London with iced soda-water at some
abnormally small sum per bottle."
He bows. Yes, he recollects the
doctor having alluded to theschemoin
somo reminiscence.
"Somehow," sho continues, demur
ly, " tho soda-water fell llat. It is a
laughing matter now, but it wasn't so,
by any means, at the time. Poor papa
lost a very large sum of money; and,
what ho l'elt far more. his friend lost a
very largo sum, too. Ho never forgavo
papa except that is, till he died tho
other day." And her face, from which
the laughter had momentarily faded,
agaln beeomes dimpled over with irre
pressiblo siniles.
"I see," niurmurs Lionel, with his
heart, sunk to an abyssmal dejith, feel
lng liko lead. "And so ho camo to
think better of his churlishness, and
now has died and left a will in the
doctor's favor?"
"Yes," whispers Doris.
"Mtulo over thoso thousands and
thousand3 of which David spoko?"
continues Lionel, as if the words would
choko him.
" Dear David ! IIow papa will ex
ult!" niurmurs Doris, with another
irrenresslblo crtircrlo of laiiL'litpr. "Vn
I thousands and thousands," sho as
j sents, lowering her voice in an awo
I stricken whisper.
" Ah ! ho groan3, as his worst fears
are conflrmed.
" Of tho empty soda-water hottles,
you know," sho continues, softly.
" Now, wasn't it too elaborato ; joke,
Sir Painter?"
"What!" ho nlmost shouts, as ho
takea a sudden step forward, tho ro
vulsion of feellng scnding tho blood
coursing liko wildflro through his
IJut sho has rlsen, nnd Is already at
tho door.
"Hcre's tho dtar legateo como to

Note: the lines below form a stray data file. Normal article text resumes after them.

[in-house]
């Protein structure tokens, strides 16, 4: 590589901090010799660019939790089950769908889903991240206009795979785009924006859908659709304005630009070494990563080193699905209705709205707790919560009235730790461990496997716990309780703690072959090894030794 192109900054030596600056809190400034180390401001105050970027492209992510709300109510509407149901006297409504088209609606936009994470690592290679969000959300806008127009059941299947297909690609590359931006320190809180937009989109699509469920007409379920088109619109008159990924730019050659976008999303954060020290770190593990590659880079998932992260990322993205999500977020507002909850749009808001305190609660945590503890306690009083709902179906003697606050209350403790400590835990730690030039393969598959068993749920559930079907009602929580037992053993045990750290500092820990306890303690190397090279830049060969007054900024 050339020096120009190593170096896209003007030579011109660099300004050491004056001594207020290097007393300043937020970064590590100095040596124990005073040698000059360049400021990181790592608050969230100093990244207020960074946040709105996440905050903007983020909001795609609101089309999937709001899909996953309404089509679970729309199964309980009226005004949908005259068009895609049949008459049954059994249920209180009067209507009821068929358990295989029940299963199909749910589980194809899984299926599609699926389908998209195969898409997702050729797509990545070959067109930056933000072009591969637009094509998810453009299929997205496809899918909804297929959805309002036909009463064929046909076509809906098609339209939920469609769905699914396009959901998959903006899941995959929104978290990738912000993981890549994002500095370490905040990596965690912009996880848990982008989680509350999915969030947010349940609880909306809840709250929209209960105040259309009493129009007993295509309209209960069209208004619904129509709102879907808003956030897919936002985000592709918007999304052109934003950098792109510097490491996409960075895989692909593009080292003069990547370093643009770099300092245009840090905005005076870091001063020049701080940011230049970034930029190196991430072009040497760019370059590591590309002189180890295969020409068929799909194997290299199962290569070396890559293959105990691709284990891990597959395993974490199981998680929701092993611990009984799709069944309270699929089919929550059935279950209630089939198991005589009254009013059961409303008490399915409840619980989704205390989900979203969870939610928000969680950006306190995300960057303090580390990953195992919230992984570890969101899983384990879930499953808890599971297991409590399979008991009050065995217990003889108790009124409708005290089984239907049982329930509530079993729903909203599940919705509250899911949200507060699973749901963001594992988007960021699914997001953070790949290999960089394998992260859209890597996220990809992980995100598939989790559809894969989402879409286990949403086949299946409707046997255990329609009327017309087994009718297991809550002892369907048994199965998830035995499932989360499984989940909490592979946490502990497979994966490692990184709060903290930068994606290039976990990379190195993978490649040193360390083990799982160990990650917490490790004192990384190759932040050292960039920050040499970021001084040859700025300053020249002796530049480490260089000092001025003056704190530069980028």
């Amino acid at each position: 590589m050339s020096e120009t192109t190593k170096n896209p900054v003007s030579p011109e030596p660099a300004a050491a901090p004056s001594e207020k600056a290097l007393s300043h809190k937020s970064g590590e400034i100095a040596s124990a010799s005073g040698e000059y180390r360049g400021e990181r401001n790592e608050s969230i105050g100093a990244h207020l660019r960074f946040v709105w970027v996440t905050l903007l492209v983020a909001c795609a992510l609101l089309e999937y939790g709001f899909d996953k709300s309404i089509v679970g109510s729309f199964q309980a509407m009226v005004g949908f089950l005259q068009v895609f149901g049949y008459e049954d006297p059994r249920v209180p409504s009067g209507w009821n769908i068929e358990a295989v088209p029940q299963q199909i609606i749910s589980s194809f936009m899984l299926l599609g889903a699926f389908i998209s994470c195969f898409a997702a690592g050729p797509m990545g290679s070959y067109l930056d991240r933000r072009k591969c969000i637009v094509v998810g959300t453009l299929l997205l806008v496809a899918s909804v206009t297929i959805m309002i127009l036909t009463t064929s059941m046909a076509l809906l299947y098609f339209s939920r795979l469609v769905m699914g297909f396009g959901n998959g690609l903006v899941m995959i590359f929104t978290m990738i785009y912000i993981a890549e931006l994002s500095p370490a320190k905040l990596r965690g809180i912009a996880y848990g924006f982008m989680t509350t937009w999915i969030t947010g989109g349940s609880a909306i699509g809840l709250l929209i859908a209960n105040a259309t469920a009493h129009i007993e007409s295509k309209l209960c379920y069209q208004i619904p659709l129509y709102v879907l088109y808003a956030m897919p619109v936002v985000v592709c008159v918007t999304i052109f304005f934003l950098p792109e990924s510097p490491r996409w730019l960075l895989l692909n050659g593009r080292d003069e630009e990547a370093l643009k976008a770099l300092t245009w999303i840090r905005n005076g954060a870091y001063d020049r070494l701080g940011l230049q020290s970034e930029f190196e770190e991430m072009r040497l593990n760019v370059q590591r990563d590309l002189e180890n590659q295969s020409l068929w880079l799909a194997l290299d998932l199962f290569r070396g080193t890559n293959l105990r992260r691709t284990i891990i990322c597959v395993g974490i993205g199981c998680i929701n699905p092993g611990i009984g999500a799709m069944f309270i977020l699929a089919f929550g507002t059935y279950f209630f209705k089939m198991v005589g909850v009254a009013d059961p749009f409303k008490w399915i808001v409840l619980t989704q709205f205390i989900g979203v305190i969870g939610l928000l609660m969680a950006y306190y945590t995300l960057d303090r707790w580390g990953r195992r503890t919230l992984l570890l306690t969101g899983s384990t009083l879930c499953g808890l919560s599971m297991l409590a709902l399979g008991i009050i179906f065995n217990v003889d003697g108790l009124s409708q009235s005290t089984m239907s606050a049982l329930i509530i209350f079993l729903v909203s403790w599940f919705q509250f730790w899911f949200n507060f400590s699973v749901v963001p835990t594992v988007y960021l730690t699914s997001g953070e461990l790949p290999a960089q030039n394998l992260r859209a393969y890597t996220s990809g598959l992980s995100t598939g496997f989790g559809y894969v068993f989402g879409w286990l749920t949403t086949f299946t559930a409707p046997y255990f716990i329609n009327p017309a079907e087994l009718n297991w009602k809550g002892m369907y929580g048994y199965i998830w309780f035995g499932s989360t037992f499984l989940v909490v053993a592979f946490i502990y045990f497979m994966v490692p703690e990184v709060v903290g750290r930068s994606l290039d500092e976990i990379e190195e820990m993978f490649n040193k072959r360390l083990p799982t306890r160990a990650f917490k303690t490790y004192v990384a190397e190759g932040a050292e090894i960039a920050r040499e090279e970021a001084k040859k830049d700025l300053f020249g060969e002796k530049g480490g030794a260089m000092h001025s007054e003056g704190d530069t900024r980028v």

look for me," sho says, as she opens it
and takes her father's hand in hers.
" You ahall tell him how David took
his joke, whilo I run nway and look
after tho chairs being taken out into
tho garden. And as to your picture,
Sir Painter hero her musical volco
becamo very earnest and stibdued
"I can't tell you all I thlnk of it; but,
as I said before, if you over should re
qulro any good advice "
Tho rest of the sentenco was lost,
for sho had tripped down tho stairs
and passed out of tho hcuso into tho
summer alr like somo sweet melody.
Then Lionel seizes the astonishcd
doctor by tho hand, and forcing him
Into a chair tells him Irom out the
depths of his heart the story of his lovo
for tho mald Doris. And tho doctor, re
turning the honcst grlp of tho hand,
abruptly asks:
"And you really do tako an Interest,
Lionel, in anclcnt fossil remains ?"
"1 yes, sir; ccrtainlyl" replies tho
bcwildercd lover.
"Then, perhaps, you'll have tho
gomlness, my boy, to rcgard mo in
that liglit," ho says, with a mcrry
twinklo of tho eye, " and Int mo pass
tho few remaining years of my lifo in
your home. 1 mean, If your sult be
succcssf ul, you must tiike up your resi
denco at. Pella Luce; forl ctin't nfford
to part altogether with my little girl."
And then, with feeling too deep for
utterance, Lionel again wrings the
kind hand that is stretched out to
him, and leavlng tho doctor to inspeot
the picture, goes whirling out of the
houso liko a tornado and tears off in